secretary

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secretary

 [sek´rĕ-tar″e]
a person employed to do clerical work such as handling of correspondence, keeping of files, and similar duties.
unit secretary ward clerk.
References in periodicals archive ?
According to this, it became clear that the majority of the students found in all four of the universities are between the ages 18-23; the number of the female students, the sum of the students of the department Medical Documentation and Secretaryship, and the number of the Health Services Vocational College students outnumber those of male students, the students of Medical Laboratory Technician and students of common high school successively.
In 1885 Stanley left his job at Singers and his honorary secretaryship of the football club when he moved to Walsall, having purchased a bicycle business in the Staffordshire town.
KTC joint principals Amy Burgess and Dorothy King, who wrote this report in Lucy's absence, similarly commented in reference to her honorary secretaryship of KUSA's Education Committee and its predecessors (on which she served continuously from 1908 until the late 1940s): It was realised that it would be extremely difficult to find anyone to fill Mrs Morice's place, and so at a special meeting of the Committee it was decided that Mrs Hubbe should act as Secretary ...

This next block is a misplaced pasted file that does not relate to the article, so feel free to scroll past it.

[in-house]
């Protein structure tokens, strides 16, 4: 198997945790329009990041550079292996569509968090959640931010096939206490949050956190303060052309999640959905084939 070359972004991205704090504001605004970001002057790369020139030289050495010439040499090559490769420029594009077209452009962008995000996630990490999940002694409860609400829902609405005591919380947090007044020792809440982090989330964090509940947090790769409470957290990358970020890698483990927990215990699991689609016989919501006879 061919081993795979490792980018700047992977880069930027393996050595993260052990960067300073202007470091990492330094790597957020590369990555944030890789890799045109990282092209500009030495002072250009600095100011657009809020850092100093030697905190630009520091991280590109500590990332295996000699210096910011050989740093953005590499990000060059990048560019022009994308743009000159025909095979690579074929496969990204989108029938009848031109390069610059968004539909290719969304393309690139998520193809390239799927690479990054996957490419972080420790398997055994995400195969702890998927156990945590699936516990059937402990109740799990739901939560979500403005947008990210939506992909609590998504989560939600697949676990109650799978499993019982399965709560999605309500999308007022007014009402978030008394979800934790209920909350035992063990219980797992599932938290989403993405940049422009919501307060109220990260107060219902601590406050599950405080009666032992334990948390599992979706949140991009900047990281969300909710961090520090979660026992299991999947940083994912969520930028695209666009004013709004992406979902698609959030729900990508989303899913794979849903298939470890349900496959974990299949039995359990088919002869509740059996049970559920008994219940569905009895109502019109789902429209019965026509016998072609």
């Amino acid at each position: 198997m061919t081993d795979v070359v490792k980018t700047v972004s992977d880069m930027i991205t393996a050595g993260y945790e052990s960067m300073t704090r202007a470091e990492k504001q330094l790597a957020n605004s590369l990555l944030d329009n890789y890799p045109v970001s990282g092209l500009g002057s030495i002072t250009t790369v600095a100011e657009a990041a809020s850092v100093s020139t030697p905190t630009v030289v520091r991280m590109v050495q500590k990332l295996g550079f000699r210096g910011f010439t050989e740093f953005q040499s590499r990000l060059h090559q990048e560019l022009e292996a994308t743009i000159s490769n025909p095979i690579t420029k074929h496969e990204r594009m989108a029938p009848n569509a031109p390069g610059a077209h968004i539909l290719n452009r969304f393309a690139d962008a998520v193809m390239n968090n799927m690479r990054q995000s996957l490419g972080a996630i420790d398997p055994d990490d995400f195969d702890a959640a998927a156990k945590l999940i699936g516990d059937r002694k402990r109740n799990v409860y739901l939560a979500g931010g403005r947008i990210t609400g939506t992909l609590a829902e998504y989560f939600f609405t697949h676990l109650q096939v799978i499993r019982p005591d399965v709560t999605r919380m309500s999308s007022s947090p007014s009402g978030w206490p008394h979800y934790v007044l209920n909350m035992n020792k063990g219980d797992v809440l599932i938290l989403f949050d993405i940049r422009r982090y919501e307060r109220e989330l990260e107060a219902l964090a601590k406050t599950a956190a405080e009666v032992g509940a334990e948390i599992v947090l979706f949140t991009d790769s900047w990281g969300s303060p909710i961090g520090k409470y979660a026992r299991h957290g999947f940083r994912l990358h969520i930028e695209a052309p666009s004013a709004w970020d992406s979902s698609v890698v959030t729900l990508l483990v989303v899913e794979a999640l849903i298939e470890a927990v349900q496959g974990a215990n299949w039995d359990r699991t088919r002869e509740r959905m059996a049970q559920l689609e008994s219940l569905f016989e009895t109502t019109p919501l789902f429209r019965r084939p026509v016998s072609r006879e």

Time was when the general secretaryship of the Labour Party was a big job for a big man.
Similarly in commercial subjects there are appropriate examinations conducted by the Royal Society of Arts, the London Chamber of Commerce and the various professional associations for secretaryship and accountancy.
No substantial monographs appeared during his secretaryship, but he published a pamphlet on The Episcopal Succession in Ireland During the Reign of Elizabeth (Dublin, 1866; first published in the Irish Ecclesiastical Record of which he was a founding editor), a subject of much controversy at the time, and a new edition, with prefatory memoir, of Peter Lombard's De Regno Hiberniae Sanctorum Insula Commentarius (Dublin, 1868) which, however, contains only the last part of Lombard's work, not the interesting earlier parts.
CIMA members still have to take four exams today: corporate secretaryship; corporate governance; corporate administration; and corporate financial management.
Though Jay Lovestone had accepted the new line, added his voice to the denunciation of Bukharin, and seemed the most secure of party leaders, at the Sixth Convention in April 1929 Comintern plenipotentiaries Philip Dengel and Harry Pollitt peremptorily ordered him to cede the general secretaryship to Foster.
The Victorian branch first opened its doors to criminals in a major way during the secretaryship of George 'Doc' Doyle from 1939 to 1952.
Of a character at a dinner party of luminaries, "it was rumored that in the same week he had been offered the Secretaryship of State, the Presidency of an ancient University, and the control of a great industrial corporation." That is business as usual in Buchanland.
When White chose to pursue the secretaryship, one of his first calls was to his old boss, Colin Powell.
Suppose that Marshall had declined the secretaryship of state in January 1947; Truman might not have found a substitute so well equipped to furnish what he needed in the months ahead.